Finance & accounting departments are ultimately about reporting. If you are a public company, there is the required reporting to the SEC and the shareholders. And regardless of whether you are public or private, there are many other external reports that allow the business to meet its obligations to external stakeholders like banks. But the focus of this post is on the internal reporting within every company. This is the reporting that is hopefully adding value and helping to provide direction as the business drives towards its goals and objectives. Unfortunately, all reports are not created equal and many fall far short of the value they were intended to create.
The problem with reports that don’t live up to their expectations is they are time wasters on two fronts — for finance & accounting who prepare the reports and for everyone else trying to decipher what information in the report is important (if any). When this happens, people begin to question the value of not just the reports but of the finance & accounting group as a whole. As financial professionals, we are expected to provide information that is valuable to decision-making; clear, concise & accurate in its presentation; and timely to the needs of the business.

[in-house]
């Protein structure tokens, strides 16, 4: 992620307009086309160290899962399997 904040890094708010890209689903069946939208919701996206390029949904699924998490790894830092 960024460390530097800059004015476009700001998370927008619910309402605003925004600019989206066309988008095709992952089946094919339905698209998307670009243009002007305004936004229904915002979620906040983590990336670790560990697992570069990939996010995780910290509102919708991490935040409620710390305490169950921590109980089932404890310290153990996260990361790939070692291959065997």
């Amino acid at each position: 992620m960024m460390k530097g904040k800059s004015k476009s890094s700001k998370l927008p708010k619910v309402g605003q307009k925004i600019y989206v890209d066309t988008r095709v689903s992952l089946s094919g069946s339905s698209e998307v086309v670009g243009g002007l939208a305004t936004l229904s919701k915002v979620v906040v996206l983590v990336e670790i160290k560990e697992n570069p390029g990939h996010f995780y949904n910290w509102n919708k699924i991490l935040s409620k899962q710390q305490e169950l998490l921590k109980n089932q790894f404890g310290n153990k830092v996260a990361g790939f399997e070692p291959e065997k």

Equally important is reviewing reports to see if gains in efficiency can be made in preparing them. Look for reports that contain the same information and see if they can be consolidated. Determine if detail is really necessary or if the report users just want the summary. Also, see how often a report is really needed. If the report users only look at the information once a month before a scheduled meeting, why are you busting a gut getting it out weekly? Ensuring that reporting is a value-added exercise requires good communications between finance and the rest of the business.
Understanding their needs and balancing it with what we can do given the resources we have can be a challenge. But if the end result is better reporting leading to better decision-making, we’ve done our job well.